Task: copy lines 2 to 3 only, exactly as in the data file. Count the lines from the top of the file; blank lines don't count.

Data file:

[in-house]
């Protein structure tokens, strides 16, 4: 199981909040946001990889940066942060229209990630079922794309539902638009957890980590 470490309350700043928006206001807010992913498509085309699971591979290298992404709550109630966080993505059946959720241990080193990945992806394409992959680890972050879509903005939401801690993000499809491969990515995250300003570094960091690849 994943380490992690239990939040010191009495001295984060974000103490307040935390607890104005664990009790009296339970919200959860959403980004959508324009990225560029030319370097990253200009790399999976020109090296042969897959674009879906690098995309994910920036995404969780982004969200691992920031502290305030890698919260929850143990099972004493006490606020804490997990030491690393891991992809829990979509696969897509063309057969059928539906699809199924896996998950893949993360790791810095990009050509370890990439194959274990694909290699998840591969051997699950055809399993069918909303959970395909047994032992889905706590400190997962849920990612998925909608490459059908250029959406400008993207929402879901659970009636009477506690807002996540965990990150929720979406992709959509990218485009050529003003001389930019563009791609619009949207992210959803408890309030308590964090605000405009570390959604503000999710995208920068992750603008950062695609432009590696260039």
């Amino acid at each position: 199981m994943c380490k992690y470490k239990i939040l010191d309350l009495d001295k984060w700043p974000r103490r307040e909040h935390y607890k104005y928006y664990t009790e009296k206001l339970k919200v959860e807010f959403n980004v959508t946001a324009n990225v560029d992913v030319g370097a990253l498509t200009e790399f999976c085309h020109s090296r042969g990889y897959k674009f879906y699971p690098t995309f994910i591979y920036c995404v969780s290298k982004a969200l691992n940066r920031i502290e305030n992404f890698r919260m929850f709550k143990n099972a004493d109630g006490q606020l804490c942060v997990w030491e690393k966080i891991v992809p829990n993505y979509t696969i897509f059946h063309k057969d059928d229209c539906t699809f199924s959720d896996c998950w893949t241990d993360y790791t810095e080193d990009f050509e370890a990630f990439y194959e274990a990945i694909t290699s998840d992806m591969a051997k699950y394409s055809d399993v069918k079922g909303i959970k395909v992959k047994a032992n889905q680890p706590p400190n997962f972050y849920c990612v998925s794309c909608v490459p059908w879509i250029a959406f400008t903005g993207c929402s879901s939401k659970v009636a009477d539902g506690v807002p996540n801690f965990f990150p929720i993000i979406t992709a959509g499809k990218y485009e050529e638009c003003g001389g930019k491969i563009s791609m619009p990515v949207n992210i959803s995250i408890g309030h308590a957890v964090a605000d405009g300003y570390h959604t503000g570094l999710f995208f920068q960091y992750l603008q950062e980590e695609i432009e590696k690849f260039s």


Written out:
């Protein structure tokens, strides 16, 4: 199981909040946001990889940066942060229209990630079922794309539902638009957890980590 470490309350700043928006206001807010992913498509085309699971591979290298992404709550109630966080993505059946959720241990080193990945992806394409992959680890972050879509903005939401801690993000499809491969990515995250300003570094960091690849 994943380490992690239990939040010191009495001295984060974000103490307040935390607890104005664990009790009296339970919200959860959403980004959508324009990225560029030319370097990253200009790399999976020109090296042969897959674009879906690098995309994910920036995404969780982004969200691992920031502290305030890698919260929850143990099972004493006490606020804490997990030491690393891991992809829990979509696969897509063309057969059928539906699809199924896996998950893949993360790791810095990009050509370890990439194959274990694909290699998840591969051997699950055809399993069918909303959970395909047994032992889905706590400190997962849920990612998925909608490459059908250029959406400008993207929402879901659970009636009477506690807002996540965990990150929720979406992709959509990218485009050529003003001389930019563009791609619009949207992210959803408890309030308590964090605000405009570390959604503000999710995208920068992750603008950062695609432009590696260039």
């Amino acid at each position: 199981m994943c380490k992690y470490k239990i939040l010191d309350l009495d001295k984060w700043p974000r103490r307040e909040h935390y607890k104005y928006y664990t009790e009296k206001l339970k919200v959860e807010f959403n980004v959508t946001a324009n990225v560029d992913v030319g370097a990253l498509t200009e790399f999976c085309h020109s090296r042969g990889y897959k674009f879906y699971p690098t995309f994910i591979y920036c995404v969780s290298k982004a969200l691992n940066r920031i502290e305030n992404f890698r919260m929850f709550k143990n099972a004493d109630g006490q606020l804490c942060v997990w030491e690393k966080i891991v992809p829990n993505y979509t696969i897509f059946h063309k057969d059928d229209c539906t699809f199924s959720d896996c998950w893949t241990d993360y790791t810095e080193d990009f050509e370890a990630f990439y194959e274990a990945i694909t290699s998840d992806m591969a051997k699950y394409s055809d399993v069918k079922g909303i959970k395909v992959k047994a032992n889905q680890p706590p400190n997962f972050y849920c990612v998925s794309c909608v490459p059908w879509i250029a959406f400008t903005g993207c929402s879901s939401k659970v009636a009477d539902g506690v807002p996540n801690f965990f990150p929720i993000i979406t992709a959509g499809k990218y485009e050529e638009c003003g001389g930019k491969i563009s791609m619009p990515v949207n992210i959803s995250i408890g309030h308590a957890v964090a605000d405009g300003y570390h959604t503000g570094l999710f995208f920068q960091y992750l603008q950062e980590e695609i432009e590696k690849f260039s």